In the case of blatant plagiarism, like a church ‘publishing’ music as if they created it, take action. You could appropriate this in different contexts.
There are times campaigns or activities are only a smaller piece of a greater project. For instance, a particular campaign could tie in with a bigger (missions) project. As part of the broader strategy, you’d prefer not to have end goal ‘hijacked’ or mistaken.
When a bigger plan could suffer, a polite conversation with all involved is not a bad idea.
When an act of plagiarism has the potential for misrepresentation of your church, act. Having your church’s logo is not the only way to express your brand. People can associate materials with your church because you express your brand well. When there is the possibility of misrepresentation of your church, act.
Having said all this, there are instances where ‘a cease and desist’ request is not that necessary.
The Other Alternatives
Do nothing. Let them run with it. Even throw a party that you were able to contribute to another church. It may suck that they didn’t ask for permission or attribute your church. It might even sting that others may think they did it first and you are the copycats.
A word of caution here: make sure that your heart doesn’t harbor any bitterness when doing this.
This is a step up from doing nothing. Doing nothing is letting them go with it. Blessing them is more like giving them a call and saying, “Hey can we also send you the source files and other assets?”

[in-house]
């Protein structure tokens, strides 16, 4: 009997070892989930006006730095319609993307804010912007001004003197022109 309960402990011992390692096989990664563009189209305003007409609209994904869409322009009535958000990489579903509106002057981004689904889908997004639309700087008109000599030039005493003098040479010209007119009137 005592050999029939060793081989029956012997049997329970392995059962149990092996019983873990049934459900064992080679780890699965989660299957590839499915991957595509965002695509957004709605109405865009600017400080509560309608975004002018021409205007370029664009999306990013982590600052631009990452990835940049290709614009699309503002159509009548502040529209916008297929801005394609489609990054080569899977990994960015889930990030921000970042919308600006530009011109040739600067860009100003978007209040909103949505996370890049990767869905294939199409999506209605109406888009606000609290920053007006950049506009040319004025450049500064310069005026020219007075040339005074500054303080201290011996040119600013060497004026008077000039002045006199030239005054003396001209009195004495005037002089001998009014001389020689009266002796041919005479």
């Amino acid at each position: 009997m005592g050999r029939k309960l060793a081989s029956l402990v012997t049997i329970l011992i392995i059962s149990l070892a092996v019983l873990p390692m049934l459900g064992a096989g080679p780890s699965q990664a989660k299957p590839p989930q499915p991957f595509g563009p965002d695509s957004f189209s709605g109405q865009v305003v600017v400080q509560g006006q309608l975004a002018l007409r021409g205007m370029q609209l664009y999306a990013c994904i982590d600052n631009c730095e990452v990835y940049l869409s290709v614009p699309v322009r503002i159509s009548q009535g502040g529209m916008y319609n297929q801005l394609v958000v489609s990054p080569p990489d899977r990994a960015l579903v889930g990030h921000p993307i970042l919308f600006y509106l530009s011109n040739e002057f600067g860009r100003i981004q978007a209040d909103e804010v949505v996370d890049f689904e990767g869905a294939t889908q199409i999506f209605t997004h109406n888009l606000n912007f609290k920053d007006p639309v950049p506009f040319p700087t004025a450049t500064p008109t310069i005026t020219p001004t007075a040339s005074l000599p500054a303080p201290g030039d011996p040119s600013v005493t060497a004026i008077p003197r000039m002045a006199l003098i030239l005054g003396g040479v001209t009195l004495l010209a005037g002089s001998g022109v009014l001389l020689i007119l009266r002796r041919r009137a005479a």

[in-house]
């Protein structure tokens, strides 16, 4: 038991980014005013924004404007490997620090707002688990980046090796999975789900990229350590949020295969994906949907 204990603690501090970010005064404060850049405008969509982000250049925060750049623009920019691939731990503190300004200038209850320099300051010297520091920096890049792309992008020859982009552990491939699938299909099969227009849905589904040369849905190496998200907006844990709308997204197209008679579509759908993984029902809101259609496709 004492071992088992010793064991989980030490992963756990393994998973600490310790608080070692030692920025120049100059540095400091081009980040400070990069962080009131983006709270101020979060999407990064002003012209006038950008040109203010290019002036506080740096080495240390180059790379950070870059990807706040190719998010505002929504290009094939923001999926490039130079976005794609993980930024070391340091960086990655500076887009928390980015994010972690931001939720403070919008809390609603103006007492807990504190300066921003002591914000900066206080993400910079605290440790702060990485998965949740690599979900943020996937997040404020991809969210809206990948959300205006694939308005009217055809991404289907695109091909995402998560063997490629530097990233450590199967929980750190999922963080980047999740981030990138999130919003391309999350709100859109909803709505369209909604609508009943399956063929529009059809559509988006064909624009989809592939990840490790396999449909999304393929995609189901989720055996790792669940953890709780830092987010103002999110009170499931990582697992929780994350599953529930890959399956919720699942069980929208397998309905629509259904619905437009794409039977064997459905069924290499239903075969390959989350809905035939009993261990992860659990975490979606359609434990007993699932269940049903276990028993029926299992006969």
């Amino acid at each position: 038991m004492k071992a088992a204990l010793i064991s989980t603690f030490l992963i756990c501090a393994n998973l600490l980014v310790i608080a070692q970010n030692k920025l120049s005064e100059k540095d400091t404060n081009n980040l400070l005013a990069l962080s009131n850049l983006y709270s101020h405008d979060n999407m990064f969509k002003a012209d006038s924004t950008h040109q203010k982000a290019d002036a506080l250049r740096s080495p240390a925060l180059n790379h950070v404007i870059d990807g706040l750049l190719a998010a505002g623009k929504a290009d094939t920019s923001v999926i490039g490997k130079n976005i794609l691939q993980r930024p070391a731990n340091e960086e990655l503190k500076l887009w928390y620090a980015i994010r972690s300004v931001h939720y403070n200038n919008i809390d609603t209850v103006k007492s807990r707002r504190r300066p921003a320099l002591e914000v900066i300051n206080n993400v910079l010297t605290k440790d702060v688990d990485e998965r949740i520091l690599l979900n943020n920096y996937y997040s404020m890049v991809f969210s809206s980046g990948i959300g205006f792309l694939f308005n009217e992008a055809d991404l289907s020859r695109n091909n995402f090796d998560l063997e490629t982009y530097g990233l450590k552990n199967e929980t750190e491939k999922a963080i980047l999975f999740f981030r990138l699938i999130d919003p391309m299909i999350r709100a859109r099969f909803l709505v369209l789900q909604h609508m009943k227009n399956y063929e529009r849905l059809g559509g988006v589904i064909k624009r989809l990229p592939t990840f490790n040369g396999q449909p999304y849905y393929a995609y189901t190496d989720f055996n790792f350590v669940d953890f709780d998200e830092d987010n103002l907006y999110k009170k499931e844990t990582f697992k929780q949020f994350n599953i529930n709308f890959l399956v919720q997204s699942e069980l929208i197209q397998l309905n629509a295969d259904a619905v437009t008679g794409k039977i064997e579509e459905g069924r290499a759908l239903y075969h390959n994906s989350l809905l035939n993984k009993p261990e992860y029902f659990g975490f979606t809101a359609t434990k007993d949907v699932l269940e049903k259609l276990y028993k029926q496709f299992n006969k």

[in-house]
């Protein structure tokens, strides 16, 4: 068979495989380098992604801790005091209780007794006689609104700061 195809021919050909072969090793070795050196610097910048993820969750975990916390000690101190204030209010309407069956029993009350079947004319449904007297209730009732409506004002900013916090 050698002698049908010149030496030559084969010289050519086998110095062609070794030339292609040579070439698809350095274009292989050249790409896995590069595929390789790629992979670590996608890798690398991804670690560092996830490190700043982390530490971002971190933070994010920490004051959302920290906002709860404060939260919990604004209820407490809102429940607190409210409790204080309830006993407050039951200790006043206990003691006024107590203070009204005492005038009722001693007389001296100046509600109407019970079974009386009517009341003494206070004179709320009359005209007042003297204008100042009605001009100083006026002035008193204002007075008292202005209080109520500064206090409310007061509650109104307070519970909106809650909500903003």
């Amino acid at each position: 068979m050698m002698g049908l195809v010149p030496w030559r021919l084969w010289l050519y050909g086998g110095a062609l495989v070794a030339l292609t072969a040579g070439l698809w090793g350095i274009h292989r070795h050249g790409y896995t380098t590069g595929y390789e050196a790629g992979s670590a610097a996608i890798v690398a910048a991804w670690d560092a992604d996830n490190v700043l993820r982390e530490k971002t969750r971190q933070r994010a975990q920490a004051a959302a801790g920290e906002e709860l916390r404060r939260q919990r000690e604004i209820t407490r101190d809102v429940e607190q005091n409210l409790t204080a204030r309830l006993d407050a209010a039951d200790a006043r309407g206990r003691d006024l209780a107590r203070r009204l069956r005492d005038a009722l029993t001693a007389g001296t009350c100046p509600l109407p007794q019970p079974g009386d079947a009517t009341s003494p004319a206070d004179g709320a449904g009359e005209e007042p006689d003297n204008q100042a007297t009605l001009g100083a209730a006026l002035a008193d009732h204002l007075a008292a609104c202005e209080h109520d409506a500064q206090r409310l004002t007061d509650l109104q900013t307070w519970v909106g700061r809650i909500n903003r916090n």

It is going further and giving them even more. Volunteer to do more customization, even training to empower the other church. We miss the plot when what we do is about ‘our church’.
Jesus’ church is His. We must never forget: though we exist in a locale, we are part of the big “C”, Church. It is not how we look in our community, it is also about the effectiveness of Jesus’ Church everywhere.
It could be that the church doesn’t have skills or resources. Build a relationship with them; resource and upskill your brothers and sisters.
A Bigger Vision
Plagiarism isn’t great, not even right. But should it be a thing for as part of the Church? I challenge us to think and act bigger than ‘our church’. What if our default was: we create for the Church.
What if you ‘open sourced’ everything. Form lighting to stage design, website themes and plugins and more. What if you shared what you worked on and how you did it?
After working on a ton of assets and resources from a campaign a lot of materials go to die in the cloud and on hard drives. What about a longer life and impact by giving it all away? Help an under-resourced church or a church planter somewhere else.
This can change the way you serve your local church and the Church. Think about Creative Commons licensing some of your resources. Maybe issue a clause that it is only for use by churches or similar organizations.
Over To You
Know any church that has plagiarized? You ever find out why? What suggestions do you have for dealing with plagiarism? Should plagiarism, in any form, be an issue for the Church?